Dividend cover at these FTSE 100 firms offers little margin of safety.
Perhaps the oldest and most well-established form of investing is investing for income (rather than for capital gains).
Since the 13th Century, investors have been handing over their capital to governments and businesses in return for a share of any ongoing profits.
In today's high-speed financial world, shares are bought and sold in tiny fractions of seconds by high-frequency trading algorithms backed by massive computing power. Despite this frenzied and faceless approach to turning a profit, there is still plenty of room for private investors seeking to boost their incomes by collecting dividends -- the regular cash payouts to shareholders from businesses.
Indeed, high-yield investing -- picking shares and funds that pay generous dividends -- has been an increasingly popular investment style since the Fifties. However, one lesson that high-yield investors must learn is that the highest dividends usually (but not always) come with the highest risk.
One simple way for investors to gain confidence when picking high-yield shares is to ensure that any dividend is comfortably covered by earnings.
To do this, you divide a company's earnings per share by its dividend per share. If this figure is less than one, then the dividend is not fully covered by earnings and, therefore, could well be under threat. On the other hand, dividend cover approaching two -- or even higher -- provides a solid margin of safety.
With dividend cover of two, earnings could halve and the dividend would still be fully covered (but could still be cut, of course). Personally, I wouldn't rely on any dividend that isn't covered by earnings with at least a 30% margin of safety. In other words, I would look very unfavourably on dividend cover below 1.3.
Checking bumper dividends
To find out how many firms fall into this category, I screened for companies with market values above £1 billion and dividend yields of 4.5% or more. This revealed a total of 37 big businesses -- all members of the FTSE 100 or FTSE 250 -- paying handsome dividends.
I then checked the dividend cover of these 37 firms and found that it ranged between 0.25 and a whopping 4.5. However, these are historic figures and, therefore, may not reflect dividend payouts for this and future years.
I then sorted these 37 candidates to look for well-known names with high dividend yields, let down by low dividend cover. This sort identified 10 firms with dividend cover below 1.3.
Here are three FTSE 100 companies with low dividend cover that offer little in the way of margin of safety to income-seeking investors:
1. United Utilities
Of my three 'low-cover companies', United Utilities (LSE: UU) is probably the lowest-risk investment.
In a trading statement released this morning, United confirmed it was "on track to deliver a good underlying financial performance for the year ending 31 March." It expects full-year revenue to increase by 3% to 4%.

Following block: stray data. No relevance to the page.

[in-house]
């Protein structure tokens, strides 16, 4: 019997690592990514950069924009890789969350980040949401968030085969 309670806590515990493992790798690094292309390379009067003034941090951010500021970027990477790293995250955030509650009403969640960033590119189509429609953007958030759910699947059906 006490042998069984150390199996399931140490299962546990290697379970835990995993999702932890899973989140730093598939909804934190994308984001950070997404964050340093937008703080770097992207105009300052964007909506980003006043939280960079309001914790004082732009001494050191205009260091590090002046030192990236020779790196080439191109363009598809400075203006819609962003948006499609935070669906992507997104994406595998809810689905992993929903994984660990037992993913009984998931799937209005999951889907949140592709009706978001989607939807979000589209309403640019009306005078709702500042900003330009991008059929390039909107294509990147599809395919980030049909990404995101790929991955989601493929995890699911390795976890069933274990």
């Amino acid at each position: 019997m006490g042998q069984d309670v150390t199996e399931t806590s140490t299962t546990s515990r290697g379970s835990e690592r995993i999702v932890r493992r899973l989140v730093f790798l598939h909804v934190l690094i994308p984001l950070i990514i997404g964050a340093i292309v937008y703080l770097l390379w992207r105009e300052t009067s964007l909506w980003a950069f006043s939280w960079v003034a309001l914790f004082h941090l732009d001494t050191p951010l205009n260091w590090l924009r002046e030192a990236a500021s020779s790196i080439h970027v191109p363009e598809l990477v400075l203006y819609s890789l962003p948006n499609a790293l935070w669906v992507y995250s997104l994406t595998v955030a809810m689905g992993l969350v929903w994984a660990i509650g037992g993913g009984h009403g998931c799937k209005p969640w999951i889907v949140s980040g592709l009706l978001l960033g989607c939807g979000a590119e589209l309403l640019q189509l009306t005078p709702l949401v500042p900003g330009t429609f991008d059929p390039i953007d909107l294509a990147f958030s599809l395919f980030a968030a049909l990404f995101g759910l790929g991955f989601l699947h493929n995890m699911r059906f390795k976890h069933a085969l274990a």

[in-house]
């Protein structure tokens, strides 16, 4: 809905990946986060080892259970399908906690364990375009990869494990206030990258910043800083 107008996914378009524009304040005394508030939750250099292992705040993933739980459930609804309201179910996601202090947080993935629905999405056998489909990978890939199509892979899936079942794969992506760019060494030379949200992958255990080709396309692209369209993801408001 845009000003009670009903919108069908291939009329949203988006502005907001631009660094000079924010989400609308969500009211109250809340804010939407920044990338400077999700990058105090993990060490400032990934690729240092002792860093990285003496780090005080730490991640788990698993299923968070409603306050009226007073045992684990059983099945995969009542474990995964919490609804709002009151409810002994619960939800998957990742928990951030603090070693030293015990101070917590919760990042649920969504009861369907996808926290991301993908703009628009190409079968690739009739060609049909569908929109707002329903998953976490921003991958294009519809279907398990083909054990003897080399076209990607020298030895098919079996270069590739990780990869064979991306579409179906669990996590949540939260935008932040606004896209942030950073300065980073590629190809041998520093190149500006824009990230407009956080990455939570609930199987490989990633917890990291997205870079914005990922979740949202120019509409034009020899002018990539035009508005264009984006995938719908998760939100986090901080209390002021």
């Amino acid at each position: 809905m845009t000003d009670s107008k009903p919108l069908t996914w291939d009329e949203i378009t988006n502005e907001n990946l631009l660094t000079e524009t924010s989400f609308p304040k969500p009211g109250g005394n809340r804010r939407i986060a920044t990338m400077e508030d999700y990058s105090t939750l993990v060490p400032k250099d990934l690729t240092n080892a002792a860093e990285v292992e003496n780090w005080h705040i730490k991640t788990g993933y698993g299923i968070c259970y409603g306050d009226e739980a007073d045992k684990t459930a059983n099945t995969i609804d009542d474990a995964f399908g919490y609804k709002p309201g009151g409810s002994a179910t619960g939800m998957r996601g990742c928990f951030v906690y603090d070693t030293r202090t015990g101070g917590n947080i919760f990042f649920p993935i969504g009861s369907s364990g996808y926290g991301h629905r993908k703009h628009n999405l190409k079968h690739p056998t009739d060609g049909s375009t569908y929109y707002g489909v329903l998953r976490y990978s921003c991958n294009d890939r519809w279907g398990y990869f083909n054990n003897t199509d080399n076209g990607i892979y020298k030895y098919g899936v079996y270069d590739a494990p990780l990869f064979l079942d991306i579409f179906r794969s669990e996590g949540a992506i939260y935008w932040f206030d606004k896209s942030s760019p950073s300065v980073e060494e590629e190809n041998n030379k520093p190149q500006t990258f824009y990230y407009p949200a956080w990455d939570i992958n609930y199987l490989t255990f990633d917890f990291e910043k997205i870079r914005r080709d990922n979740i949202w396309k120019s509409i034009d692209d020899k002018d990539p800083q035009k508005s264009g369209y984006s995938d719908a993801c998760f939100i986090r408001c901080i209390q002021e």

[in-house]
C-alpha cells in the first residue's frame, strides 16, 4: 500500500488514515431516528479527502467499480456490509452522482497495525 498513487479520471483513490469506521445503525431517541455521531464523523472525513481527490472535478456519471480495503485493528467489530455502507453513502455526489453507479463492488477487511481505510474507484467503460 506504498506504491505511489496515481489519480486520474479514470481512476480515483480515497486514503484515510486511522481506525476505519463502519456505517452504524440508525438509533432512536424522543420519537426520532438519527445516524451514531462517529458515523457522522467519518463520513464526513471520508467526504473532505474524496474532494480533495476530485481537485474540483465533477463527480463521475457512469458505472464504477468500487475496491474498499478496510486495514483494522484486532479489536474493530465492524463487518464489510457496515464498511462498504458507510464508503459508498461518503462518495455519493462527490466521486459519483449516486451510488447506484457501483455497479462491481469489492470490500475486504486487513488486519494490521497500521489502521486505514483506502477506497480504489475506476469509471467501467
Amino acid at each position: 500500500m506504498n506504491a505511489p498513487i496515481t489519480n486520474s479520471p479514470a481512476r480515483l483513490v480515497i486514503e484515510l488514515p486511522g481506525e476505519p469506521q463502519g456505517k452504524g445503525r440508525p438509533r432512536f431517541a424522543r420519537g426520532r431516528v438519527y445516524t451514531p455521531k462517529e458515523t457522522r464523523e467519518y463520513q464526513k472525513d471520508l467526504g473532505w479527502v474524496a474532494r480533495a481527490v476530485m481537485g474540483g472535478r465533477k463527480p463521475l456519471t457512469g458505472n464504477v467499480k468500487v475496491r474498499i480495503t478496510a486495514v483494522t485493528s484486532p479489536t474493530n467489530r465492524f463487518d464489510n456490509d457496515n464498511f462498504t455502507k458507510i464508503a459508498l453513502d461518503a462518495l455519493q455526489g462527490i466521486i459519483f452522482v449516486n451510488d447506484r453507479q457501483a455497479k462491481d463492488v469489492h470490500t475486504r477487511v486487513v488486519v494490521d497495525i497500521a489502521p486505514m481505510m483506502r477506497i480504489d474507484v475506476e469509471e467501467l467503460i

However, thanks to higher capital spending, United forecasts underlying operating profit to be lower in its second half than in the first. Also, net debt is "slightly higher" than the £5 billion reported as at 30 September.
As I write, United's share price is 620p, valuing the group at £4.2 billion. Right now, it offers a dividend yield above 4.9%, covered only 1.17 times. In other words, a drop in earnings of 14% to 15% would leave United's dividend uncovered.
Then again, as a regulated utility with a large, established customer base, United has strong, predictable earnings. Thus, I do not expect to see any dividend cuts from United now or in the immediate future.
2. Standard Life
Founded in 1825, and with 1.5 million private shareholders and 6.5 million customers worldwide, Standard Life (LSE: SL) is a household name.
When Standard Life reported its 2011 results earlier this month, it raised its dividend by 6%. Alas, with a full-year dividend of 13.8p and earnings per share of 12.9p, last year's dividend was not fully covered by earnings.
Today, with its share price at 233.5p, Standard Life is valued at £5.6 billion and offers a dividend yield of 5.8%, covered just 0.94 times. Despite its sub-par dividend cover, I suspect that Standard Life will not cut its dividend in 2012. After raising its dividend every year since it floated in mid-2006, I imagine that Standard Life's board has a point to prove and, therefore, won't trim this payout.
3. Man Group
The least-known name of my three is Man Group (LSE: EMG), the world's largest listed manager of hedge funds. Three weeks ago, I wrote about Man's fat dividend, which, at 10%, was the highest in the FTSE 100.
Unfortunately, Man's dividend is only two-thirds covered by earnings, with dividend cover of just 0.66. However, it does have $550 million of surplus capital which it could use to keep its dividend high while it waits for financial markets and its earnings to recover.
As I write, Man shares trade at 136p, valuing the group at £2.6 billion. Man aims to pay out 22 cents (13.8p) in dividends in 2012, for a dividend yield of just over 10%. However, for this payout to be fully covered, Man's earnings would have to soar by 50% this year.
Hence, of these three Footsie firms, I consider Man's payout to be shakiest.
In summary, while it's all very well banking a high dividend today, what matters most is what the payout will be next year, the year after, and beyond. By paying close attention to companies' dividend cover, you can steer clear of those firms most at risk of cutting their cash payouts in the coming years!
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